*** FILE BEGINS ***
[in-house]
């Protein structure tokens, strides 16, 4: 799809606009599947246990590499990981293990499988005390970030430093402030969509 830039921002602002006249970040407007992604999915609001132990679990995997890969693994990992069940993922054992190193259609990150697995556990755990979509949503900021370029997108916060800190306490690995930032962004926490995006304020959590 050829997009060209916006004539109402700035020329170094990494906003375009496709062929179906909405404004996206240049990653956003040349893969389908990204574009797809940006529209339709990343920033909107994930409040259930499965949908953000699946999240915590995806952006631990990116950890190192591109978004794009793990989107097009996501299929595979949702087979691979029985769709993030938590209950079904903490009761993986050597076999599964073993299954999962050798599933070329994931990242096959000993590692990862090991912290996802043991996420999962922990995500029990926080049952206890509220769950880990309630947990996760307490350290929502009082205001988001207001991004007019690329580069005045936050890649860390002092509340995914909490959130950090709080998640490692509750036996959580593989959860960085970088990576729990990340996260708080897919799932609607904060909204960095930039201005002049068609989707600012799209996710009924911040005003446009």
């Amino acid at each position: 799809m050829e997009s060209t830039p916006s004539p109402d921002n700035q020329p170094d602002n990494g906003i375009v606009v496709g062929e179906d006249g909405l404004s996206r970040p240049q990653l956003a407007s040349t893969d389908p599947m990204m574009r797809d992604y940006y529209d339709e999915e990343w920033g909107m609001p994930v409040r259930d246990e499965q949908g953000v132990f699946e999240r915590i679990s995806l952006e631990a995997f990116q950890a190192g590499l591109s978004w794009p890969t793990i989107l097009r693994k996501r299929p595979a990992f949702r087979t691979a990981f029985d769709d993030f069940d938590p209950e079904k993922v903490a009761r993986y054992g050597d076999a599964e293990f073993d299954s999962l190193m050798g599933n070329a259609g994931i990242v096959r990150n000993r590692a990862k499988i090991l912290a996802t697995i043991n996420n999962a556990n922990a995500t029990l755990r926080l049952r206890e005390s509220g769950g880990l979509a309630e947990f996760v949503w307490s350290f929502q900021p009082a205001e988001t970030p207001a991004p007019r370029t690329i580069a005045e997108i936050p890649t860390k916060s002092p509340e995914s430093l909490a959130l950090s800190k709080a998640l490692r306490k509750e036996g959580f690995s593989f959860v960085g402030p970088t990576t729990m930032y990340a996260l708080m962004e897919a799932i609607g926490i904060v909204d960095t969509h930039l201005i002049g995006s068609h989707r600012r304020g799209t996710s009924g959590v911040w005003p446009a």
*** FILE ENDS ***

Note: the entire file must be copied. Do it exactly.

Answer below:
[in-house]
């Protein structure tokens, strides 16, 4: 799809606009599947246990590499990981293990499988005390970030430093402030969509 830039921002602002006249970040407007992604999915609001132990679990995997890969693994990992069940993922054992190193259609990150697995556990755990979509949503900021370029997108916060800190306490690995930032962004926490995006304020959590 050829997009060209916006004539109402700035020329170094990494906003375009496709062929179906909405404004996206240049990653956003040349893969389908990204574009797809940006529209339709990343920033909107994930409040259930499965949908953000699946999240915590995806952006631990990116950890190192591109978004794009793990989107097009996501299929595979949702087979691979029985769709993030938590209950079904903490009761993986050597076999599964073993299954999962050798599933070329994931990242096959000993590692990862090991912290996802043991996420999962922990995500029990926080049952206890509220769950880990309630947990996760307490350290929502009082205001988001207001991004007019690329580069005045936050890649860390002092509340995914909490959130950090709080998640490692509750036996959580593989959860960085970088990576729990990340996260708080897919799932609607904060909204960095930039201005002049068609989707600012799209996710009924911040005003446009």
């Amino acid at each position: 799809m050829e997009s060209t830039p916006s004539p109402d921002n700035q020329p170094d602002n990494g906003i375009v606009v496709g062929e179906d006249g909405l404004s996206r970040p240049q990653l956003a407007s040349t893969d389908p599947m990204m574009r797809d992604y940006y529209d339709e999915e990343w920033g909107m609001p994930v409040r259930d246990e499965q949908g953000v132990f699946e999240r915590i679990s995806l952006e631990a995997f990116q950890a190192g590499l591109s978004w794009p890969t793990i989107l097009r693994k996501r299929p595979a990992f949702r087979t691979a990981f029985d769709d993030f069940d938590p209950e079904k993922v903490a009761r993986y054992g050597d076999a599964e293990f073993d299954s999962l190193m050798g599933n070329a259609g994931i990242v096959r990150n000993r590692a990862k499988i090991l912290a996802t697995i043991n996420n999962a556990n922990a995500t029990l755990r926080l049952r206890e005390s509220g769950g880990l979509a309630e947990f996760v949503w307490s350290f929502q900021p009082a205001e988001t970030p207001a991004p007019r370029t690329i580069a005045e997108i936050p890649t860390k916060s002092p509340e995914s430093l909490a959130l950090s800190k709080a998640l490692r306490k509750e036996g959580f690995s593989f959860v960085g402030p970088t990576t729990m930032y990340a996260l708080m962004e897919a799932i609607g926490i904060v909204d960095t969509h930039l201005i002049g995006s068609h989707r600012r304020g799209t996710s009924g959590v911040w005003p446009a």